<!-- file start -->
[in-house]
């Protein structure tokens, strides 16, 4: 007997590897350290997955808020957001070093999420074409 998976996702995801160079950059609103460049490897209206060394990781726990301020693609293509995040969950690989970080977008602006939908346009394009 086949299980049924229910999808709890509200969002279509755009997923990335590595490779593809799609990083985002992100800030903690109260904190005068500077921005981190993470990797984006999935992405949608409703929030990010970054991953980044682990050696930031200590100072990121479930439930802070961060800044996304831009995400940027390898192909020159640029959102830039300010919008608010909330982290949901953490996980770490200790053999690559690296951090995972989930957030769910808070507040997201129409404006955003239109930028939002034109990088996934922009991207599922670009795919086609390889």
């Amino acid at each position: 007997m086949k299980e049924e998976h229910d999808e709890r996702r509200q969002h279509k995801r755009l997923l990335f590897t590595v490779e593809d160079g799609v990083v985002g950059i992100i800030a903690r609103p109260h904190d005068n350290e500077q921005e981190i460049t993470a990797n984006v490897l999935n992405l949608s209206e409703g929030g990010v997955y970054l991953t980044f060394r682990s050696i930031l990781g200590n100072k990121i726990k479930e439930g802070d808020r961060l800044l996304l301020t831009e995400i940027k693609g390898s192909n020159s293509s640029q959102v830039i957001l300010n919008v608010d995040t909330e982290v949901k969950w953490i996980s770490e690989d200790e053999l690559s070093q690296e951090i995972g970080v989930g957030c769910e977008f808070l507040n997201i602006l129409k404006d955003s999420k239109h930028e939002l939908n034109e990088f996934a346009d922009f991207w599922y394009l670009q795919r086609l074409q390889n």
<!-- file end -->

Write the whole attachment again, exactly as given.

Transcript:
[in-house]
């Protein structure tokens, strides 16, 4: 007997590897350290997955808020957001070093999420074409 998976996702995801160079950059609103460049490897209206060394990781726990301020693609293509995040969950690989970080977008602006939908346009394009 086949299980049924229910999808709890509200969002279509755009997923990335590595490779593809799609990083985002992100800030903690109260904190005068500077921005981190993470990797984006999935992405949608409703929030990010970054991953980044682990050696930031200590100072990121479930439930802070961060800044996304831009995400940027390898192909020159640029959102830039300010919008608010909330982290949901953490996980770490200790053999690559690296951090995972989930957030769910808070507040997201129409404006955003239109930028939002034109990088996934922009991207599922670009795919086609390889």
């Amino acid at each position: 007997m086949k299980e049924e998976h229910d999808e709890r996702r509200q969002h279509k995801r755009l997923l990335f590897t590595v490779e593809d160079g799609v990083v985002g950059i992100i800030a903690r609103p109260h904190d005068n350290e500077q921005e981190i460049t993470a990797n984006v490897l999935n992405l949608s209206e409703g929030g990010v997955y970054l991953t980044f060394r682990s050696i930031l990781g200590n100072k990121i726990k479930e439930g802070d808020r961060l800044l996304l301020t831009e995400i940027k693609g390898s192909n020159s293509s640029q959102v830039i957001l300010n919008v608010d995040t909330e982290v949901k969950w953490i996980s770490e690989d200790e053999l690559s070093q690296e951090i995972g970080v989930g957030c769910e977008f808070l507040n997201i602006l129409k404006d955003s999420k239109h930028e939002l939908n034109e990088f996934a346009d922009f991207w599922y394009l670009q795919r086609l074409q390889n």